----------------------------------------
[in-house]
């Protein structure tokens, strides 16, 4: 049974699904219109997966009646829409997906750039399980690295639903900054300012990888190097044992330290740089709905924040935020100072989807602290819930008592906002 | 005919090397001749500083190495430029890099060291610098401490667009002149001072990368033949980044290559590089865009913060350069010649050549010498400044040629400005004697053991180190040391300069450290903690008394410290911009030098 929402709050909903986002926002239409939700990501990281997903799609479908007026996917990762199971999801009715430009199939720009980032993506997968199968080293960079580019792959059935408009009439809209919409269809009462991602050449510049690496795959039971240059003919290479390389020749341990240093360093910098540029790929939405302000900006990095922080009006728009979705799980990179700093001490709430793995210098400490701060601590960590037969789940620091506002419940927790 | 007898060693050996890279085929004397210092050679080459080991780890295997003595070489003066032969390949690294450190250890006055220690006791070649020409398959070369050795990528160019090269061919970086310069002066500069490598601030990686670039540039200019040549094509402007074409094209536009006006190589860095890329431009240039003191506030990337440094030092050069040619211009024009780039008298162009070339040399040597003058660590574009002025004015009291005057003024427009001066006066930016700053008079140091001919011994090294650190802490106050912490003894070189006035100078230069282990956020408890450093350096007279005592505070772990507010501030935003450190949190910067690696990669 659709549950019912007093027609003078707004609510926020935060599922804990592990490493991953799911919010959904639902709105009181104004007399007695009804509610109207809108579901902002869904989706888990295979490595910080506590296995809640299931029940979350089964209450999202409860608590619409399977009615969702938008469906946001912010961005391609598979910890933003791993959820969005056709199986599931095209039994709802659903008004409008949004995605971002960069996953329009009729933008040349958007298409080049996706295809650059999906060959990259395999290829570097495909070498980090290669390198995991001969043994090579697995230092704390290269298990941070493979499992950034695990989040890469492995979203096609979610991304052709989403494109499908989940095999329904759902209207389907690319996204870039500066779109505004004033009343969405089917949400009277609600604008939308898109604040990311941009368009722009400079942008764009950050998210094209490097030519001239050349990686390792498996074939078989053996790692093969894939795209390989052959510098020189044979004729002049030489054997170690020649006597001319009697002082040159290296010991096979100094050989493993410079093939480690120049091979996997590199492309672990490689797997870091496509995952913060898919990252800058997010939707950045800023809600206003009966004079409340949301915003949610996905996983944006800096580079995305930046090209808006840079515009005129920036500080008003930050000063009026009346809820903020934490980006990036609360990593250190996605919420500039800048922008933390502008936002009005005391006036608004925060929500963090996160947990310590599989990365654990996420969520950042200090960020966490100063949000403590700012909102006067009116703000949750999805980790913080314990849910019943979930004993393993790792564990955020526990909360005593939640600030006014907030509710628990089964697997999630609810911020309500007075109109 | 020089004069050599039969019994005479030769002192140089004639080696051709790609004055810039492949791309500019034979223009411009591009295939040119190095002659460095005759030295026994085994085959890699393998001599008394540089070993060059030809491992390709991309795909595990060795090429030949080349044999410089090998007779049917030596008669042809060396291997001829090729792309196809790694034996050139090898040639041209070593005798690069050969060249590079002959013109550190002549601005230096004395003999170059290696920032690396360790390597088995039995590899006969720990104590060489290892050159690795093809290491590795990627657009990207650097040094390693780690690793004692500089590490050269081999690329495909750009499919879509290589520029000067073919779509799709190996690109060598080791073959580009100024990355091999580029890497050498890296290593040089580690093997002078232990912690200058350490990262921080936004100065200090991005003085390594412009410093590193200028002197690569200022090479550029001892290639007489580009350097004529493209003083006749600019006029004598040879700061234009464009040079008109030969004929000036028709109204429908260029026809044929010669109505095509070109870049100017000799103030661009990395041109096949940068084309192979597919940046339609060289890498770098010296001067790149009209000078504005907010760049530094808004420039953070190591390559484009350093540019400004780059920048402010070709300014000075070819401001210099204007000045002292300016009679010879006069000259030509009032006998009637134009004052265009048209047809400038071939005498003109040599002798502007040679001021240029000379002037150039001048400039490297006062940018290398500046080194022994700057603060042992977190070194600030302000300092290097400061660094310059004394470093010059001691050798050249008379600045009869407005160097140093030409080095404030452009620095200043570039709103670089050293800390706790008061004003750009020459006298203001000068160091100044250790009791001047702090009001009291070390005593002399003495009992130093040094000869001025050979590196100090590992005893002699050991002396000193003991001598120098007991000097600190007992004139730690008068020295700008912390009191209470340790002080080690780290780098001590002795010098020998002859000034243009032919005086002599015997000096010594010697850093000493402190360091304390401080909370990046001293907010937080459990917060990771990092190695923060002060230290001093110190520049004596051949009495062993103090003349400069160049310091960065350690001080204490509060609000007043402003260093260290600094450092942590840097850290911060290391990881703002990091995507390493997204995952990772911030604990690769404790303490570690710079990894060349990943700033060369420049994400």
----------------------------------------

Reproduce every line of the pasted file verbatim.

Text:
[in-house]
């Protein structure tokens, strides 16, 4: 049974699904219109997966009646829409997906750039399980690295639903900054300012990888190097044992330290740089709905924040935020100072989807602290819930008592906002 | 005919090397001749500083190495430029890099060291610098401490667009002149001072990368033949980044290559590089865009913060350069010649050549010498400044040629400005004697053991180190040391300069450290903690008394410290911009030098 929402709050909903986002926002239409939700990501990281997903799609479908007026996917990762199971999801009715430009199939720009980032993506997968199968080293960079580019792959059935408009009439809209919409269809009462991602050449510049690496795959039971240059003919290479390389020749341990240093360093910098540029790929939405302000900006990095922080009006728009979705799980990179700093001490709430793995210098400490701060601590960590037969789940620091506002419940927790 | 007898060693050996890279085929004397210092050679080459080991780890295997003595070489003066032969390949690294450190250890006055220690006791070649020409398959070369050795990528160019090269061919970086310069002066500069490598601030990686670039540039200019040549094509402007074409094209536009006006190589860095890329431009240039003191506030990337440094030092050069040619211009024009780039008298162009070339040399040597003058660590574009002025004015009291005057003024427009001066006066930016700053008079140091001919011994090294650190802490106050912490003894070189006035100078230069282990956020408890450093350096007279005592505070772990507010501030935003450190949190910067690696990669 659709549950019912007093027609003078707004609510926020935060599922804990592990490493991953799911919010959904639902709105009181104004007399007695009804509610109207809108579901902002869904989706888990295979490595910080506590296995809640299931029940979350089964209450999202409860608590619409399977009615969702938008469906946001912010961005391609598979910890933003791993959820969005056709199986599931095209039994709802659903008004409008949004995605971002960069996953329009009729933008040349958007298409080049996706295809650059999906060959990259395999290829570097495909070498980090290669390198995991001969043994090579697995230092704390290269298990941070493979499992950034695990989040890469492995979203096609979610991304052709989403494109499908989940095999329904759902209207389907690319996204870039500066779109505004004033009343969405089917949400009277609600604008939308898109604040990311941009368009722009400079942008764009950050998210094209490097030519001239050349990686390792498996074939078989053996790692093969894939795209390989052959510098020189044979004729002049030489054997170690020649006597001319009697002082040159290296010991096979100094050989493993410079093939480690120049091979996997590199492309672990490689797997870091496509995952913060898919990252800058997010939707950045800023809600206003009966004079409340949301915003949610996905996983944006800096580079995305930046090209808006840079515009005129920036500080008003930050000063009026009346809820903020934490980006990036609360990593250190996605919420500039800048922008933390502008936002009005005391006036608004925060929500963090996160947990310590599989990365654990996420969520950042200090960020966490100063949000403590700012909102006067009116703000949750999805980790913080314990849910019943979930004993393993790792564990955020526990909360005593939640600030006014907030509710628990089964697997999630609810911020309500007075109109 | 020089004069050599039969019994005479030769002192140089004639080696051709790609004055810039492949791309500019034979223009411009591009295939040119190095002659460095005759030295026994085994085959890699393998001599008394540089070993060059030809491992390709991309795909595990060795090429030949080349044999410089090998007779049917030596008669042809060396291997001829090729792309196809790694034996050139090898040639041209070593005798690069050969060249590079002959013109550190002549601005230096004395003999170059290696920032690396360790390597088995039995590899006969720990104590060489290892050159690795093809290491590795990627657009990207650097040094390693780690690793004692500089590490050269081999690329495909750009499919879509290589520029000067073919779509799709190996690109060598080791073959580009100024990355091999580029890497050498890296290593040089580690093997002078232990912690200058350490990262921080936004100065200090991005003085390594412009410093590193200028002197690569200022090479550029001892290639007489580009350097004529493209003083006749600019006029004598040879700061234009464009040079008109030969004929000036028709109204429908260029026809044929010669109505095509070109870049100017000799103030661009990395041109096949940068084309192979597919940046339609060289890498770098010296001067790149009209000078504005907010760049530094808004420039953070190591390559484009350093540019400004780059920048402010070709300014000075070819401001210099204007000045002292300016009679010879006069000259030509009032006998009637134009004052265009048209047809400038071939005498003109040599002798502007040679001021240029000379002037150039001048400039490297006062940018290398500046080194022994700057603060042992977190070194600030302000300092290097400061660094310059004394470093010059001691050798050249008379600045009869407005160097140093030409080095404030452009620095200043570039709103670089050293800390706790008061004003750009020459006298203001000068160091100044250790009791001047702090009001009291070390005593002399003495009992130093040094000869001025050979590196100090590992005893002699050991002396000193003991001598120098007991000097600190007992004139730690008068020295700008912390009191209470340790002080080690780290780098001590002795010098020998002859000034243009032919005086002599015997000096010594010697850093000493402190360091304390401080909370990046001293907010937080459990917060990771990092190695923060002060230290001093110190520049004596051949009495062993103090003349400069160049310091960065350690001080204490509060609000007043402003260093260290600094450092942590840097850290911060290391990881703002990091995507390493997204995952990772911030604990690769404790303490570690710079990894060349990943700033060369420049994400």